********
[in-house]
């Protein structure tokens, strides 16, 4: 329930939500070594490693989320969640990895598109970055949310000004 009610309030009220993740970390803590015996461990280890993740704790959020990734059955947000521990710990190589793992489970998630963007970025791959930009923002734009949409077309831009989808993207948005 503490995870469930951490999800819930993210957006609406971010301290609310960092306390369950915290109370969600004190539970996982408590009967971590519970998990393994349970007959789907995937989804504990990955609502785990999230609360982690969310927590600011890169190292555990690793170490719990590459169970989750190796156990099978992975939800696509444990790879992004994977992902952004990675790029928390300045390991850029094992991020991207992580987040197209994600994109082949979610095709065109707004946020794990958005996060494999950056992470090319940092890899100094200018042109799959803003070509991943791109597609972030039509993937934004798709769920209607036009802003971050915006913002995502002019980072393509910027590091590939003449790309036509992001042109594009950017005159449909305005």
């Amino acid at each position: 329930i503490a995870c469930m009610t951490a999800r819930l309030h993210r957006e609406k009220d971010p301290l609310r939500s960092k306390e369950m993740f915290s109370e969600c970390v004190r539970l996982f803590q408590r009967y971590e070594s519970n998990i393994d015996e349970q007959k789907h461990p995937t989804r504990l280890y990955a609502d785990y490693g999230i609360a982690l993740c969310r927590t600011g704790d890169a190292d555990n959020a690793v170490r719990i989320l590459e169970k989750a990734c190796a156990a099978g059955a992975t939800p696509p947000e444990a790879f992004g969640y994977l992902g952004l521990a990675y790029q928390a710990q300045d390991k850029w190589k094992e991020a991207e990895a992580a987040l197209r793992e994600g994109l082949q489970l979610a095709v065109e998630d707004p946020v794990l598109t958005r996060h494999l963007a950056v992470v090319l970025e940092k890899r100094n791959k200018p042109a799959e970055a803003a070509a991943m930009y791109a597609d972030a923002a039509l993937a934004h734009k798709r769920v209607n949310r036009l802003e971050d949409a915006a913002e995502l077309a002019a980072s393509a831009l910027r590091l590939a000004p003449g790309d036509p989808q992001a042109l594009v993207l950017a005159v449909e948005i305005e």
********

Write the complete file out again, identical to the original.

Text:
[in-house]
């Protein structure tokens, strides 16, 4: 329930939500070594490693989320969640990895598109970055949310000004 009610309030009220993740970390803590015996461990280890993740704790959020990734059955947000521990710990190589793992489970998630963007970025791959930009923002734009949409077309831009989808993207948005 503490995870469930951490999800819930993210957006609406971010301290609310960092306390369950915290109370969600004190539970996982408590009967971590519970998990393994349970007959789907995937989804504990990955609502785990999230609360982690969310927590600011890169190292555990690793170490719990590459169970989750190796156990099978992975939800696509444990790879992004994977992902952004990675790029928390300045390991850029094992991020991207992580987040197209994600994109082949979610095709065109707004946020794990958005996060494999950056992470090319940092890899100094200018042109799959803003070509991943791109597609972030039509993937934004798709769920209607036009802003971050915006913002995502002019980072393509910027590091590939003449790309036509992001042109594009950017005159449909305005």
């Amino acid at each position: 329930i503490a995870c469930m009610t951490a999800r819930l309030h993210r957006e609406k009220d971010p301290l609310r939500s960092k306390e369950m993740f915290s109370e969600c970390v004190r539970l996982f803590q408590r009967y971590e070594s519970n998990i393994d015996e349970q007959k789907h461990p995937t989804r504990l280890y990955a609502d785990y490693g999230i609360a982690l993740c969310r927590t600011g704790d890169a190292d555990n959020a690793v170490r719990i989320l590459e169970k989750a990734c190796a156990a099978g059955a992975t939800p696509p947000e444990a790879f992004g969640y994977l992902g952004l521990a990675y790029q928390a710990q300045d390991k850029w190589k094992e991020a991207e990895a992580a987040l197209r793992e994600g994109l082949q489970l979610a095709v065109e998630d707004p946020v794990l598109t958005r996060h494999l963007a950056v992470v090319l970025e940092k890899r100094n791959k200018p042109a799959e970055a803003a070509a991943m930009y791109a597609d972030a923002a039509l993937a934004h734009k798709r769920v209607n949310r036009l802003e971050d949409a915006a913002e995502l077309a002019a980072s393509a831009l910027r590091l590939a000004p003449g790309d036509p989808q992001a042109l594009v993207l950017a005159v449909e948005i305005e």